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Williams v. State

United States District Court, N.D. Mississippi, Aberdeen Division

November 5, 2014

GARY D. WILLIAMS, Petitioner,
v.
STATE OF MISSISSIPPI, ET AL., Respondents.

MEMORANDUM OPINION

SHARION AYCOCK, Chief District Judge.

This matter comes before the court on the pro se petition of Gary D. Williams for a writ of habeas corpus under 28 U.S.C. § 2254. The State has moved to dismiss the petition as untimely filed under 28 U.S.C. § 2244(d)(2). Williams has not responded, and the deadline to do so has expired. The matter is ripe for resolution. For the reasons set forth below, the State's motion to dismiss will be granted and the instant petition for a writ of habeas corpus dismissed as untimely filed.

Facts and Procedural Posture

Gary Darnell Williams pled guilty to felony possession of cocaine in the Circuit Court of Webster County, Mississippi. Williams was sentenced on February 16, 2011, to serve a term of eight years, with three years to serve in the custody of the Mississippi Department of Corrections with five years on post-release supervision. By statute, there is no direct appeal from a guilty plea in Mississippi. See Miss. Code Ann. § 99-35-101. Williams signed a state motion for postconviction collateral relief on July 31, 2012, which was stamped "filed" in that court on August 6, 2012. Williams' motion was denied by Order of the Webster County Circuit Court filed August 22, 2012. Williams did not appeal the lower court's denial of post-conviction relief.

One-Year Limitations Period

Decision in this case is governed by 28 U.S.C. § 2244(d), which provides:

(d)(1) A 1-year period of limitation shall apply to an application for a writ of habeas corpus by a person in custody pursuant to the judgment of a State court. The limitation period shall run from the latest of -
(A) the date on which the judgment became final by the conclusion of direct review or the expiration of the time for seeking such review;
(B) the date on which the impediment to filing an application created by State action in violation of the Constitution or the laws of the United States is removed, if the applicant was prevented from filing by such State action;
(C) the date on which the constitutional right asserted was initially recognized by the Supreme Court, if the right has been newly recognized by the Supreme Court and made retroactively applicable to cases on collateral review; or
(D) the date on which the factual predicate of the claim or claims presented could have been discovered through the exercise of due diligence.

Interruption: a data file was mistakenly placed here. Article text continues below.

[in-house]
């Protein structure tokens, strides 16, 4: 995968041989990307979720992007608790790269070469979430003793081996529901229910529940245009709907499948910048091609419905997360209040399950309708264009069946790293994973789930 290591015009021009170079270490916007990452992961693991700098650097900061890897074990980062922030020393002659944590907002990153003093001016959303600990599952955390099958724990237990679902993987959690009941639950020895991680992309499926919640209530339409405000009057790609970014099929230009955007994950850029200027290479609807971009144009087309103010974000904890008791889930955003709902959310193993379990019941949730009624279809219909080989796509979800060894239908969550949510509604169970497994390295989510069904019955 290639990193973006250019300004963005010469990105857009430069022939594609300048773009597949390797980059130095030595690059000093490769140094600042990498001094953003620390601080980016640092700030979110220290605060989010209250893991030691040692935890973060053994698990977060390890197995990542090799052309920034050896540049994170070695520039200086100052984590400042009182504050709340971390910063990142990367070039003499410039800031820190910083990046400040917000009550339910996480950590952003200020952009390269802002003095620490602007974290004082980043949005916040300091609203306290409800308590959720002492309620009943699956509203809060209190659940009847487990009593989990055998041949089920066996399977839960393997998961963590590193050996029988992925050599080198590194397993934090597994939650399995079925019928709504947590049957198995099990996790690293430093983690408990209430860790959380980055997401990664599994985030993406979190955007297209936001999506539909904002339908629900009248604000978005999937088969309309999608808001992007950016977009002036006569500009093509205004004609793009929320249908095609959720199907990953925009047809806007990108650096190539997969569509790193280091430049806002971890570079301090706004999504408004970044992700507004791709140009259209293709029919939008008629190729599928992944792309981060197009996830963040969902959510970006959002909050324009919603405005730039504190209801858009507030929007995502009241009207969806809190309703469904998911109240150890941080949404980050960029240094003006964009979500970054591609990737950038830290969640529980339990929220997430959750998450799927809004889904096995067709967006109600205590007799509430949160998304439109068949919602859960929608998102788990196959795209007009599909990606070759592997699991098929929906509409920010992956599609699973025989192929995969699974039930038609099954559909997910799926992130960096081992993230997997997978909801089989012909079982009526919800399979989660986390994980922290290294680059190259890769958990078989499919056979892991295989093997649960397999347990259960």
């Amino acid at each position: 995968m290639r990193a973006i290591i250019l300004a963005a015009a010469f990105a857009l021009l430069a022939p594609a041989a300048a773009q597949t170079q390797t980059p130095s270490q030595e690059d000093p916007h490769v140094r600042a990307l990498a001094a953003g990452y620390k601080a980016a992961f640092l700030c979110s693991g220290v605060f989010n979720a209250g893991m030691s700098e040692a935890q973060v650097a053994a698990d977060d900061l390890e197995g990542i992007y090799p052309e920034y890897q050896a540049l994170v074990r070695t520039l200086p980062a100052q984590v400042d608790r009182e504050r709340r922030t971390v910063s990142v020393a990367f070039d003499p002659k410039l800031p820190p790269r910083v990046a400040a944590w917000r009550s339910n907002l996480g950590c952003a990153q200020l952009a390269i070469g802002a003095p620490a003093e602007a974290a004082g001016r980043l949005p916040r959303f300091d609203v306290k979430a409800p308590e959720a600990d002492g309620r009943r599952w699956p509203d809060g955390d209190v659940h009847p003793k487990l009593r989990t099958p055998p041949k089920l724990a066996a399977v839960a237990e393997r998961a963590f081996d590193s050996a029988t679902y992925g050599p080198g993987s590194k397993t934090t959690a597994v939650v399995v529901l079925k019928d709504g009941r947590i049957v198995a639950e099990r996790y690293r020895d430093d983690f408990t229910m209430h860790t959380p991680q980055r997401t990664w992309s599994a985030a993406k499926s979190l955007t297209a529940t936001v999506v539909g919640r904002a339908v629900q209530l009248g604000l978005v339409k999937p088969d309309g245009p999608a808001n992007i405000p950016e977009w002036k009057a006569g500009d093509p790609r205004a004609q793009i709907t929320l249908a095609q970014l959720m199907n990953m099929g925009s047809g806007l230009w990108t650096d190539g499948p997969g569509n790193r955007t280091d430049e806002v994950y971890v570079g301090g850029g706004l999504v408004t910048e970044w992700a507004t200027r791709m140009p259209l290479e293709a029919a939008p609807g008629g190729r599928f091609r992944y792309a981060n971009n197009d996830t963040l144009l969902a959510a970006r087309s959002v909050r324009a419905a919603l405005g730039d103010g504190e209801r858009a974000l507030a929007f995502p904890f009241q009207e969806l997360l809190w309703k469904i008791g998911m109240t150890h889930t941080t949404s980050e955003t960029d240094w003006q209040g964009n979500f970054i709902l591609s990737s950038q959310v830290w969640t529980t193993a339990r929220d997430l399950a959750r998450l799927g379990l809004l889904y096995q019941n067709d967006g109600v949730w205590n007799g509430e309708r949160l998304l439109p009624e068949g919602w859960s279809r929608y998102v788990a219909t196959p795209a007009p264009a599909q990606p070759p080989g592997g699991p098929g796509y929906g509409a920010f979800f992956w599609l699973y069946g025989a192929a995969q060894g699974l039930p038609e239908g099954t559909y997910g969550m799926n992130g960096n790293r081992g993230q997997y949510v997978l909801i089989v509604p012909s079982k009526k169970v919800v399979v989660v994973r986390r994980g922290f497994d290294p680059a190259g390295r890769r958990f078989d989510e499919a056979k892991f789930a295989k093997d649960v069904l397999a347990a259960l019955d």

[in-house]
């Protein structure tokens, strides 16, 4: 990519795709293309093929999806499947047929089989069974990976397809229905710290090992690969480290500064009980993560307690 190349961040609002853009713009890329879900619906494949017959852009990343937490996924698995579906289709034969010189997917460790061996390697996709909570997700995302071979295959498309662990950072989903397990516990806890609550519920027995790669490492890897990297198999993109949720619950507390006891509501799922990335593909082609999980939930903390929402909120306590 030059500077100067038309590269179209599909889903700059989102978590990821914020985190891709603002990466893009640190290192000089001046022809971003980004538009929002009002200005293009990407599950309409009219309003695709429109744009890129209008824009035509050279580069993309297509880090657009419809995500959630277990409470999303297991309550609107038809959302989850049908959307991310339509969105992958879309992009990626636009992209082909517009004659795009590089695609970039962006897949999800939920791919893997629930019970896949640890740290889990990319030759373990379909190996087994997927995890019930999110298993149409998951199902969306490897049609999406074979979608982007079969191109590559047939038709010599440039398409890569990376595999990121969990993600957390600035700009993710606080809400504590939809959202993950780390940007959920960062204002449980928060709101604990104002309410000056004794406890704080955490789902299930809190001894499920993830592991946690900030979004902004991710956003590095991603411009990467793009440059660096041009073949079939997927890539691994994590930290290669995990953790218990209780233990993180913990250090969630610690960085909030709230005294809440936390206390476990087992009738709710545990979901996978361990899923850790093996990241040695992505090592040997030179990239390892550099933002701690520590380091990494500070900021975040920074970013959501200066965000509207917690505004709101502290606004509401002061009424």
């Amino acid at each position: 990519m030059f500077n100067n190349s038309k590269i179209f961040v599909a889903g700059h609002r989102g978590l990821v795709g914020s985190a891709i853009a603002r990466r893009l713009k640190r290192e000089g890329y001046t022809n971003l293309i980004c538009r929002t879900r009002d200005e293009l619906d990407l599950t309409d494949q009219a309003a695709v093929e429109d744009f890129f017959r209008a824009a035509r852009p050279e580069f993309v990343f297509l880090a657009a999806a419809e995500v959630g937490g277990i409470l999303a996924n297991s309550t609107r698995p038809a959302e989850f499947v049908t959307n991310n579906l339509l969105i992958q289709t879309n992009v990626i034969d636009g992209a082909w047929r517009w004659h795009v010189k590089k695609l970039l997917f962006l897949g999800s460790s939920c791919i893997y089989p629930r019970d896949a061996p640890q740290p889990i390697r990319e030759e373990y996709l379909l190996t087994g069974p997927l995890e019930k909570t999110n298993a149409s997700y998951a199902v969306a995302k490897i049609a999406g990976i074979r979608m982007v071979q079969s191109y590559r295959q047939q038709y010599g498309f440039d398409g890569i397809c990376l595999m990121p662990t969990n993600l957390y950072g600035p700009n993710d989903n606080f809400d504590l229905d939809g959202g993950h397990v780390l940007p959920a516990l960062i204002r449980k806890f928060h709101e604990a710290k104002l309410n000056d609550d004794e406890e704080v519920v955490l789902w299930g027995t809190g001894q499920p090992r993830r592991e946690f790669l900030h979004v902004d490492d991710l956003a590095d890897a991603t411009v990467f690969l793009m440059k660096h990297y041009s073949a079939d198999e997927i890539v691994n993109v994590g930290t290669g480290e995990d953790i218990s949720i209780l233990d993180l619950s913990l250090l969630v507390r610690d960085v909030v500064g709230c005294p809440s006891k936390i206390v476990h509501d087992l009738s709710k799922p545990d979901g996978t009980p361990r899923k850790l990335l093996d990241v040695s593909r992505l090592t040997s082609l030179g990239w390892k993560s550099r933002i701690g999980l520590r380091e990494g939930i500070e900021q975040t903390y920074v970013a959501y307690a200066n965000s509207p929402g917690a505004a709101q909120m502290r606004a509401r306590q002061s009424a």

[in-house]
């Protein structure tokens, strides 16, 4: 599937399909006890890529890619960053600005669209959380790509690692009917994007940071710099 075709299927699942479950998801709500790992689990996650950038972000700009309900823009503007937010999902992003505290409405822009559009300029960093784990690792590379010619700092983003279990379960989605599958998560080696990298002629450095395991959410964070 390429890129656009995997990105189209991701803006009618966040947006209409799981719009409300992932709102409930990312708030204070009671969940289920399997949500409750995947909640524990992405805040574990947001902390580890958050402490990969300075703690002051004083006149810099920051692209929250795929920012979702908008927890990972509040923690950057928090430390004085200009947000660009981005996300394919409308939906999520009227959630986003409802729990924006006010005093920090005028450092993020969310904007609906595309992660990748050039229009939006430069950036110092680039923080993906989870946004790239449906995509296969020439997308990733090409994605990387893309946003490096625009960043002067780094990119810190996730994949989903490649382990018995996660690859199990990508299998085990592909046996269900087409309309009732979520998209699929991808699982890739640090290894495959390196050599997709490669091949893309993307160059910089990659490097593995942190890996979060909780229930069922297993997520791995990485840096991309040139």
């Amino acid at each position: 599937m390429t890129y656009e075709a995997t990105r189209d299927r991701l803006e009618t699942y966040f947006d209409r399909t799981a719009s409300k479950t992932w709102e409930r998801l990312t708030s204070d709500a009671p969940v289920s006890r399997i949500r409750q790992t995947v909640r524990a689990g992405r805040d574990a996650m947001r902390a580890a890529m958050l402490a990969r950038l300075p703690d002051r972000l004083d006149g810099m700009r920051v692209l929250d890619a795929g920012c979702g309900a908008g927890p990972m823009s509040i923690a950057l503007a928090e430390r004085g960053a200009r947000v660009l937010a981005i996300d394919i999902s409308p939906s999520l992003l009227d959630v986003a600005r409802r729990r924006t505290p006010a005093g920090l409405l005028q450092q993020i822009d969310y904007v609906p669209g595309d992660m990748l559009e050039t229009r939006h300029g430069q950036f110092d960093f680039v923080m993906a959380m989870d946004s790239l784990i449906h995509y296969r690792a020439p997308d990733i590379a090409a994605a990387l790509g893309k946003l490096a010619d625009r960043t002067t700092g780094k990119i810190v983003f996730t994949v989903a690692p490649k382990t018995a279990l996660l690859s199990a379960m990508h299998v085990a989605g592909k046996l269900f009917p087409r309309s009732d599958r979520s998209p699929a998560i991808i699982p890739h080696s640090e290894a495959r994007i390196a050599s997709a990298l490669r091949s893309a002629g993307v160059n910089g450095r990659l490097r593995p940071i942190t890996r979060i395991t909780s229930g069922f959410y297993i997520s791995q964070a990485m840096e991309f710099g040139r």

(2) The time during which a properly filed application for State postconviction or other collateral review with respect to the pertinent judgment or claim is pending shall not be counted toward any period of limitation under this subsection.

28 U.S.C. § 2244(d)(1) and (2).

Williams' conviction became final on February 16, 2011, the date he was sentenced on his guilty plea. See Roberts v. Cockrell, 319 F.3d 690 (5th Cir. 2003). Thus, the deadline for Williams to seek federal habeas corpus relief became February 16, 2012 (February 16, 2011 1 year). Williams did not submit a properly filed application for state post-conviction relief (as contemplated by 28 U.S.C. § 2244(d)(2)) on or before February 16, 2012. As Williams did not sign his motion for post-conviction relief until July 31, 2012, some 166 days after the one-year federal deadline, he does not enjoy statutory tolling of the federal limitations period during the pendency of this state post-conviction motion. See Roberts v. Cockrell, supra ; Flanagan v. Johnson, supra; Davis v. Johnson, 158 F.3d 806 (5th Cir.1998). Hence, the deadline for seeking federal habeas corpus relief remains February 16, 2012.

Under the "mailbox rule, " the instant pro se federal petition for a writ of habeas corpus is deemed filed on the date Williams delivered it to prison officials for mailing to the district court. Coleman v. Johnson, 184 F.3d 398, 401, reh'g and reh'g en banc denied, 196 F.3d 1259 (5th Cir. 1999), cert. denied, 529 U.S. 1057, 120 S.Ct. 1564, 146 L.Ed.2d 467 (2000) (citing Spotville v. Cain, 149 F.3d 374, 376-78 (5th Cir. 1998)). In this case, the federal petition was filed sometime between the date it was signed on November 26, 2013, and the date it was received and stamped as "filed" in the district court on December 2, 2013. Giving the petitioner the benefit of the doubt by using the earlier date, the instant petition was filed 649 days after the February 16, 2012, filing deadline. Williams has not alleged any "rare and exceptional" circumstance to warrant equitable tolling, Ott v. Johnson, 192 F.3d 510, 513-14 (5th Cir. 1999); thus, the instant petition will dismissed with prejudice and without evidentiary hearing as untimely filed under 28 U.S.C. § 2244(d). A final judgment consistent with this memorandum opinion will issue today.

SO ORDERED.


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